Macbook Pro or Air for running Windows VM

Discussion in 'MacBook Air' started by alp9, Aug 1, 2014.

  1. alp9, Aug 1, 2014
    Last edited by a moderator: Aug 1, 2014

    alp9 macrumors newbie

    Aug 1, 2014

    I have option to choose between these two:
    1. Mac Pro Macbook Pro, 2.0GHz quad-core Intel Core i7, 8GB RAM, 15.4" Retina display
    2. Mac Air, 1.3GHz dual-core Intel Core i5, 8GB RAM, 13.3" display.

    I understand given a choice Pro is the best option. But I was thinking of opting for Air due to better portability.

    But I absolutely need to run Virtual Machine with Windows-64-bit on whatever I choose. So wanted to know whether with the above configuration Mac Air will be sufficient for this or not?

    how is the performance of Air + VMs with 8GB RAM? Will quad-core with same RAM improve the performance considerably? I will be using Windows to run few applications only may be 3-4 hours per day.

    appreciate any inputs
  2. maflynn Moderator


    Staff Member

    May 3, 2009
    I think you mean MacBook Pro and not a Mac Pro.

    I'd opt for the MBP over the MBA, if you'll be running VMs. Between the quad core CPU, better GPU and more ram. I think its a better machine for the stated purposes.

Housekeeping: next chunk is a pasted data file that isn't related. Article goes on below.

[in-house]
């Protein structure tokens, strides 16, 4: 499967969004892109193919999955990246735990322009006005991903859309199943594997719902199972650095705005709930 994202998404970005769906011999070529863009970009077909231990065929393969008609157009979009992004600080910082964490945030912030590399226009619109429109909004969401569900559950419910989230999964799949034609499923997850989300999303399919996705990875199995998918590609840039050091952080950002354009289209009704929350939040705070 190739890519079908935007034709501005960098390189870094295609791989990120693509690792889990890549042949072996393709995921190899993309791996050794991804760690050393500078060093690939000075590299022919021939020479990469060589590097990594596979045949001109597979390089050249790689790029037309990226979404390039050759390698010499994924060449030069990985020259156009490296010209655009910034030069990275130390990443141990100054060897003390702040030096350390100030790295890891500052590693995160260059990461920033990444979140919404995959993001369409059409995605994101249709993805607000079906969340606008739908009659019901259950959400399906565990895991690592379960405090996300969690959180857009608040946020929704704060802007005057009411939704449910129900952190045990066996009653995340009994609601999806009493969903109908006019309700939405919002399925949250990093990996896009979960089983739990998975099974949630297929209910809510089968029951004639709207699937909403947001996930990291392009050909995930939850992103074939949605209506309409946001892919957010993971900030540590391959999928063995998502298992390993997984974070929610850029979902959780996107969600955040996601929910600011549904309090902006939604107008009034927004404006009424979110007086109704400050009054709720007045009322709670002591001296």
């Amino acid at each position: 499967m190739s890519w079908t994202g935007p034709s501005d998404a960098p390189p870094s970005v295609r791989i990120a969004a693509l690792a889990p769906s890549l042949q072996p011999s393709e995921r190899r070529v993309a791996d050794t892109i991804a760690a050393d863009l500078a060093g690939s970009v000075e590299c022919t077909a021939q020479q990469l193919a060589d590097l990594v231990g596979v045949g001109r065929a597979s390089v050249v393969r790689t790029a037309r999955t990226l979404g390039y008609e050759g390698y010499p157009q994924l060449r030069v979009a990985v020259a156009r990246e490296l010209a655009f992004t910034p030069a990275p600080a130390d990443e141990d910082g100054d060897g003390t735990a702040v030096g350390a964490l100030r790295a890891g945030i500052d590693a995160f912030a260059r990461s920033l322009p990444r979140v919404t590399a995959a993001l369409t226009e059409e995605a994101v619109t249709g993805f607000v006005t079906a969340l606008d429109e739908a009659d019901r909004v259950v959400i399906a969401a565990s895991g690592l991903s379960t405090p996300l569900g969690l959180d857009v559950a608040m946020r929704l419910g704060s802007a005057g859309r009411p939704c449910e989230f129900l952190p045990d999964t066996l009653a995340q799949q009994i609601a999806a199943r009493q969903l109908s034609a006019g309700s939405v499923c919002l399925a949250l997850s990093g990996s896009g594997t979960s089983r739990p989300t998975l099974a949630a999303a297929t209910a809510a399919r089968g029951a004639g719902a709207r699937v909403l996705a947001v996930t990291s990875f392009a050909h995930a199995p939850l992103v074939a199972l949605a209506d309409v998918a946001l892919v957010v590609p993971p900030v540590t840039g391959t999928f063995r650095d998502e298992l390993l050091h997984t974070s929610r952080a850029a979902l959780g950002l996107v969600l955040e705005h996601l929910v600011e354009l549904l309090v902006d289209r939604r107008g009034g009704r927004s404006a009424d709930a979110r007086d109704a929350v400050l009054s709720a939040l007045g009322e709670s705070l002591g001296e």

3. GoCubsGo macrumors Nehalem


    Feb 19, 2005
    The Mac Pro is going to run Windows VM 1000 better than the air. You're trying to compare apples to oranges. Also, the Mac Pro doesn't come in those specs.
    I'd buy a MBP personally.
  4. alp9 thread starter macrumors newbie

    Aug 1, 2014
    I am referring to MBP and not Mac Pro, sorry for the confusion.

    thanks for the reply.
  5. Panch0 macrumors 6502a

    Feb 23, 2010
    What you run INSIDE the Windows VM will make a difference as well. I run a Fusion VM everyday with Windows 7 (32 bit). The only programs that I need to run on Windows are IE and MS Remote Desktop. These are not exactly processor intense, so my MBA barely sees anything running. Every so often, an Anti Virus Scan will kick off and Windows task manager will show the vCPU at 100% - at which point my CPU Fan will kick up to the point that I can tell it's spinning.

    My opinion is that the RAM is the most important consideration for virtualization. Since those are the same in the two configs, I would say they are equally capable of running a VM. Make sure you don't over allocate the VM. I use a single vCPU for my VM, which reduces resource contention - it is easier to get one core/thread allocated than two. The VM will sit and idle until the host can give it all of the resources it wants, so less resources means less idle time.

    If you need to run CPU dependent tasks in Windows, then certainly the more powerful i7 becomes more important. For simple stuff - like IE, RDC, Office Apps - you probably can't type/read fast enough to notice any difference. If you want to do things like compiling code, processing audio or video that are purely CPU bound, then you will notice.
  6. capathy21 macrumors 65816


    Jun 16, 2014
    Houston, Texas
    If portability is a concern, why don't you consider the 13 inch rMBP?